Some patients with breast cancer, lung cancer and leukemia seem to fare poorly after treatment because of the effects of a particular gene, a new study finds.
The gene, called CYP3A7, is normally only active in infancy, but in some people it continues to be switched on into adulthood, and over-activates their metabolism.
Adults with active copies of the gene produce enzymes that break down hormones and about half of all clinically used drugs -- potentially reducing the effectiveness of some cancer treatments.
Scientists at The Institute of Cancer Research, London, found that 7-8 per cent of around 2,500 cancer patients analysed had a cluster of single-letter variations in their DNA code causing CYP3A7 to be active in adults.
If the results are confirmed in other studies, they could help to suggest ways of better optimising cancer treatments for patients with this version of the CYP3A7 gene.
The study, published in the journal Cancer Research, was funded by organisations including Breast Cancer Now, Bloodwise and Cancer Research UK.
The researchers set out to determine whether the cluster of genetic variants -- which had previously been associated both with levels of the female sex hormone oestrogen and with risk of developing breast cancer -- was also associated with an increased risk of poor cancer outcomes.
They carried out a series of analyses on samples from 1,008 women with breast cancer treated at The Royal Marsden NHS Foundation Trust, 347 patients with lung cancer and 1,128 with chronic lymphoid leukemia.
The scientists found that 7-8 per cent of patients in each group -- breast cancer, lung cancer and leukemia -- carried a specific single-letter genetic 'tag' in their cells which suggested they had the version of the CYP3A7 gene that was still active in adulthood.
They found that in all three groups of cancer patients, the tag was associated with a poor prognosis, possibly because of an effect on the way these patients break down therapeutic cancer drugs.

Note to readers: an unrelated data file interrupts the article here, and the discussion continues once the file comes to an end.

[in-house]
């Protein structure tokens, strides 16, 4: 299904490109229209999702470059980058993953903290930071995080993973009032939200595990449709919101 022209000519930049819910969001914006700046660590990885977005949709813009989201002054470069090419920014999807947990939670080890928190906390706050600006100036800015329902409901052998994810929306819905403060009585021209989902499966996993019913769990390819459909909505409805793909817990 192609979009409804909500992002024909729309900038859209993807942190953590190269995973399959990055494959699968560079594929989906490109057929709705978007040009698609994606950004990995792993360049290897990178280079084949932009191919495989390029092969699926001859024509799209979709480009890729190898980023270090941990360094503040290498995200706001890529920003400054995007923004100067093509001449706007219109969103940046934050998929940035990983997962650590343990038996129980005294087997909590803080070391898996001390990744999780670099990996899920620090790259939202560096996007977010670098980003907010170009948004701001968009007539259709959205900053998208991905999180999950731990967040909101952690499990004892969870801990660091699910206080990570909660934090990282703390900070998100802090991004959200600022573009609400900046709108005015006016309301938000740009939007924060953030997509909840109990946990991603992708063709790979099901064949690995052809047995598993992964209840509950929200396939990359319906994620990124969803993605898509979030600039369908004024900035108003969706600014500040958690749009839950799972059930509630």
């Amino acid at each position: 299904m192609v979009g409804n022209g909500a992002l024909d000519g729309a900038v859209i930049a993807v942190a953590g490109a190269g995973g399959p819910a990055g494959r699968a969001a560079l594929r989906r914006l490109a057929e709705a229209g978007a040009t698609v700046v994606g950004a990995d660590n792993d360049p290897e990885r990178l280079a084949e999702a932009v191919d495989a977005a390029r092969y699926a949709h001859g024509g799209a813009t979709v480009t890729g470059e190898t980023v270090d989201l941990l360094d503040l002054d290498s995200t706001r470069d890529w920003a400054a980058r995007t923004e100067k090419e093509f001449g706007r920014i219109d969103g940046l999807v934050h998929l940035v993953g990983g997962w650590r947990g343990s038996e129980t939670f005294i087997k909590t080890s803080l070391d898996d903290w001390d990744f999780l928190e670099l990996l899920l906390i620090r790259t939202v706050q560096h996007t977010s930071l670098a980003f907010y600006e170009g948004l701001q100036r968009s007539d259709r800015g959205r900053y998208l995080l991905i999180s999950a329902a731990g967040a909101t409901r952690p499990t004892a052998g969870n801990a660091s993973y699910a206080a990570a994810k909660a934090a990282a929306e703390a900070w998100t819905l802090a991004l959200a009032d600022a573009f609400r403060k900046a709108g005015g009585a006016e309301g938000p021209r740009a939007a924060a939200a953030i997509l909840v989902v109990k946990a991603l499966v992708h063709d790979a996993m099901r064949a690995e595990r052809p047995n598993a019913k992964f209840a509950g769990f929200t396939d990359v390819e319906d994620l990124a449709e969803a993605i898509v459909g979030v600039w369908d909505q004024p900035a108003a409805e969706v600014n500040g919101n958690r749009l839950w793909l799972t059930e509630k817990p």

Among the breast cancer patients, the tag was associated with a 74 per cent increased risk of dying from breast cancer. Among the lung cancer patients, it was associated with a 43 per cent increased risk of death from any cause, and among the patients with leukemia, it was associated with a 62 per cent increased risk of disease progression.
The study suggests that in the future, modifying standard types or doses of chemotherapy might improve outcomes in carriers of the activating genetic variant for CYP3A7, which is called CYP3A7*1C¬.
Study co-leader Dr Olivia Fletcher, Group Leader in the Breast Cancer Now Research Centre at The Institute of Cancer Research, London, said:
"Our study shows that some patients with breast cancer, lung cancer and leukemia carry a genetic variant which increases their capacity for breaking down hormones -- and potentially drugs. We showed that patients with the variant tend to have worse outcomes than those without, and one possibility is that they are eliminating chemotherapy drugs from the body too efficiently.
"We will need further studies to determine whether the genetic variant is exercising its effect by interfering with treatment, and if so, exactly how it is affecting treatment. Our research won't have an immediate impact on clinical practice, but in the longer term, doctors might be able to take into account the presence of this -- and other -- genetic variants in planning treatment, in order to make sure that all patients have the treatment that is best for them."
Professor Paul Workman, Chief Executive of The Institute of Cancer Research, London, said:
"Initially, research into cancer genetics was largely concerned with establishing the effects on the risk of developing cancer, but there is now increasingly also a focus on finding out how a patient's genetic background can affect response to treatment.
"This intriguing study suggests that genetic effects on a person's metabolism, and how they process drugs, could have an impact on their outcome after being diagnosed with cancer. In the future, it is likely that genetic testing will form a much more fundamental part of treatment planning for cancer, so that genetic variants like this can be taken into account in choosing the most effective therapy."
Dr Richard Berks, Senior Research Communications Officer at Breast Cancer Now, said:
"It's crucial that people with breast and other cancers receive the most appropriate treatment, tailored to their specific needs.
"This work could help identify cases where certain drugs will not be effective for individual patients, saving that person needless treatment with one drug and opening the door for an alternative that may be more beneficial to them.
"Research into how to use existing drugs more wisely will be critical as we move towards a world of truly personalised medicine, and one in which people no longer lose their lives to breast cancer."
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